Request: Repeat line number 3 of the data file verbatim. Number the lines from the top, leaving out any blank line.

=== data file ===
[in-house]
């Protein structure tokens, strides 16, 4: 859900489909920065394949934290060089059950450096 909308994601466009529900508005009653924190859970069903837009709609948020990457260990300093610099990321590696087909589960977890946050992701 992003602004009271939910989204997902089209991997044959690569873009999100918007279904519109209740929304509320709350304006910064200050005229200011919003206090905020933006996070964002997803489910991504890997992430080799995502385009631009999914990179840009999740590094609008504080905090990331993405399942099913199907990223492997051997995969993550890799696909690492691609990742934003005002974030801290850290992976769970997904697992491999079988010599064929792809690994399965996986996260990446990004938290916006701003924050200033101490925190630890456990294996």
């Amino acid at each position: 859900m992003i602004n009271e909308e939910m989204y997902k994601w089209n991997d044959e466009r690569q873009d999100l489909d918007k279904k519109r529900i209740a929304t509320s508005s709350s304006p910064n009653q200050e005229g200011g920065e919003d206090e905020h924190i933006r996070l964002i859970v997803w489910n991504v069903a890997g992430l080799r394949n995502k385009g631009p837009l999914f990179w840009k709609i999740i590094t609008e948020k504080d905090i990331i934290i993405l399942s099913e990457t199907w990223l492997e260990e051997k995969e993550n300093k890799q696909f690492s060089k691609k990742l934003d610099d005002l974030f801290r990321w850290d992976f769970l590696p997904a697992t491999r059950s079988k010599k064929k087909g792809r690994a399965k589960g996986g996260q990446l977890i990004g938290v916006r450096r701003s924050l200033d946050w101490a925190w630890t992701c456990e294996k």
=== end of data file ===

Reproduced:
């Amino acid at each position: 859900m992003i602004n009271e909308e939910m989204y997902k994601w089209n991997d044959e466009r690569q873009d999100l489909d918007k279904k519109r529900i209740a929304t509320s508005s709350s304006p910064n009653q200050e005229g200011g920065e919003d206090e905020h924190i933006r996070l964002i859970v997803w489910n991504v069903a890997g992430l080799r394949n995502k385009g631009p837009l999914f990179w840009k709609i999740i590094t609008e948020k504080d905090i990331i934290i993405l399942s099913e990457t199907w990223l492997e260990e051997k995969e993550n300093k890799q696909f690492s060089k691609k990742l934003d610099d005002l974030f801290r990321w850290d992976f769970l590696p997904a697992t491999r059950s079988k010599k064929k087909g792809r690994a399965k589960g996986g996260q990446l977890i990004g938290v916006r450096r701003s924050l200033d946050w101490a925190w630890t992701c456990e294996k």